The broader market peaked on June 8th on the heels of unprecedented central bank intervention but has since failed to make new highs other than the Nasdaq. Any subsequent efforts by the Fed to stave off any market sell off via the announcement of individual corporate bond buying 2 weeks ago or this week’s announcement to relax the Volcker rule for banks have produced nothing but short lived bounces in markets leading to lower highs and further selling in equities.
Fundamentals and reality are making their presence felt. The reopening of the US economy is hampered by violent spikes in coronavirus infections in some part of the US leading to delayed reopening in some cases raising questions about the veracity of any V shape recovery in the economy as lay off announcements keep mounting globally.
The realization that jobs will not come back to anywhere near February levels may take time to sink in as does perhaps the inconvenient truth that the Fed’s intervention efforts may be hitting a point of diminishing returns.
In this week’s episode of Straight Talk we discuss the market’s technical battle line for control, the state of the banks and their message to markets, the gnawing threats on big cap tech, specifically on Facebook as advertisers are pulling out in droves in the midst of political backlash, the going forward political risk of big cap tech having reached quasi monopoly status in their respective fields, the ongoing threat of the virus resurgence to the V shape recovery narrative, the political risks to markets due the upcoming presidential election and possible impacts of tax policy and much more:
For reference a couple of charts relating to what we discussed in the video above:
$SPX, following peaking June 8th when it tagged a key trend line has now reversed lower and has closed the week below its weekly 5 EMA for the first time since the March lows following the break of the rally trend earlier in the month:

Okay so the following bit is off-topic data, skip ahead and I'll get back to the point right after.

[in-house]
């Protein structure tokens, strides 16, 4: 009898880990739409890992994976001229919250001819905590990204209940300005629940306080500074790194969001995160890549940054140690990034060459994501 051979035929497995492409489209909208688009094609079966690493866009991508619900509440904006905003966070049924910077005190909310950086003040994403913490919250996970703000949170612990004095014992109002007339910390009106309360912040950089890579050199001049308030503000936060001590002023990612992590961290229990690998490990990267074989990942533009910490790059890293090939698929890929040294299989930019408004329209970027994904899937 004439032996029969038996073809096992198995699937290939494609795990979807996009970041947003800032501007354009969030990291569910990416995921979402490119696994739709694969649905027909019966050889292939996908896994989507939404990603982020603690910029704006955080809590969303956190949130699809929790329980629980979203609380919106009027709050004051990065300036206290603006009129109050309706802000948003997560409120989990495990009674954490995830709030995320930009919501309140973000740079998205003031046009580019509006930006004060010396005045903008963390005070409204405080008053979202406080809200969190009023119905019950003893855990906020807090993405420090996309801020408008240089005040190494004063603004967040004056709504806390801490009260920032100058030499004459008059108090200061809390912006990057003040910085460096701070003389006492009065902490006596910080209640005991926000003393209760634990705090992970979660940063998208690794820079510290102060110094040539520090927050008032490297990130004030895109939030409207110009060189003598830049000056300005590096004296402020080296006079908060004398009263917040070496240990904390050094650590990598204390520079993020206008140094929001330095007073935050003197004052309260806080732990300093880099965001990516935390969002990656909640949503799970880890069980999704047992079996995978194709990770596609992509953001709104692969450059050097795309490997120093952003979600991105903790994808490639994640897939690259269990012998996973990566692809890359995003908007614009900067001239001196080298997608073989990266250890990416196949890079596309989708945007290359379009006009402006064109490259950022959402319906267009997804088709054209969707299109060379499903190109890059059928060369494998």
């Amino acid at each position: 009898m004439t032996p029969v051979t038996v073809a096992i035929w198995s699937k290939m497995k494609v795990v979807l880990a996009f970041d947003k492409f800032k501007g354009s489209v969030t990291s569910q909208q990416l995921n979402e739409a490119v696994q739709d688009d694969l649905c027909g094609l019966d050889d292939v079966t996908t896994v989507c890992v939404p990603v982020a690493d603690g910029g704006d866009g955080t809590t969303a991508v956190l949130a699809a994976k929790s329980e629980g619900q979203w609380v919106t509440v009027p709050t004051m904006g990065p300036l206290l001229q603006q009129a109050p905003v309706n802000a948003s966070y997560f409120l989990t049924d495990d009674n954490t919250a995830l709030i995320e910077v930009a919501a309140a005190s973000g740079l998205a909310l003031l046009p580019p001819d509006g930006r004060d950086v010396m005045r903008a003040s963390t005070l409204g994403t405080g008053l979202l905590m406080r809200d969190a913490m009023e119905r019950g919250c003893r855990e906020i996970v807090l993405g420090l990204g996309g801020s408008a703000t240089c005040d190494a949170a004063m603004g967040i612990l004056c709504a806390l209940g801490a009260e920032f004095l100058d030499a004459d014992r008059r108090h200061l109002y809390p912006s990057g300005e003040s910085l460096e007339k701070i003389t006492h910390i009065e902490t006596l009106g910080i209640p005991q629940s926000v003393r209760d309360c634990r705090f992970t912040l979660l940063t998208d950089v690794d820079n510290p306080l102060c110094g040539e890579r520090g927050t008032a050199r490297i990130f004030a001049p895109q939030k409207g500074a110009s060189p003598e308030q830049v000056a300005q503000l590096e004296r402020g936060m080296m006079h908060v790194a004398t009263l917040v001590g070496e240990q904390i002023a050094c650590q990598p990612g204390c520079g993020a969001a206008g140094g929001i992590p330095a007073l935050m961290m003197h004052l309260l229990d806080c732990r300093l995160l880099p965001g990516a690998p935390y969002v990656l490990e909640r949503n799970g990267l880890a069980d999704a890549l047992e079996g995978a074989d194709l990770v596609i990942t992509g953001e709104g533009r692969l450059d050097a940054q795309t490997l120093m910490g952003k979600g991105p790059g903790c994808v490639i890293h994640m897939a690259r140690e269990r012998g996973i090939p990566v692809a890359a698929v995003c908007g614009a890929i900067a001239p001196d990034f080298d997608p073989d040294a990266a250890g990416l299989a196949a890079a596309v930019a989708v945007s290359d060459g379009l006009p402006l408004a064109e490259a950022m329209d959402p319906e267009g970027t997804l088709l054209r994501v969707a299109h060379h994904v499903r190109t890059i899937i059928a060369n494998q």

This could be signaling a trend shift. But also note $SPX closed right at its weekly 50MA and just below its daily 200MA:
Note also the consecutive breakouts in volatility since the June 8th peak.
Put in context the horrid action in the banking sector, even this week’s loosening of the Volcker rule lead the resulting bounce to be sold. Worse for banks potentially here is that the chart suggests a potential head and shoulders pattern that could signal much lower prices ahead in context of the 10 year again dropping lower as well:
Since the June peak, $SPX is down 7%, small caps are down over 10% and the banking index is down over 20%. These are sizable moves to the downside and tech is increasingly under threat as well and its strength came on ever weakening internals.
I’ve outlined the reasons why the historic rally may have been still nothing but a bear market rally fueled to extremes by unprecedented liquidity injections and why the Fed looks increasingly busted in trying to defend this market without being able to prevent what the banks and bond market are already signaling: We’re staring at the prospect of a protracted downturn.
Markets are a journey and the day to day back and forth may well distract from the bigger picture, hence it is critically important to keep a close watch on the technical charts and evolving macro data. My primary view: There are plenty opportunities to trade the long and the short side as the battle between artificial liquidity interventions and the fundamental/valuation picture rages on in the months to come. But be clear: In June the broader market made a lower high and the path to a full economic recovery does not look anything like a clear V at all while valuations remain at unprecedented levels during a recession.
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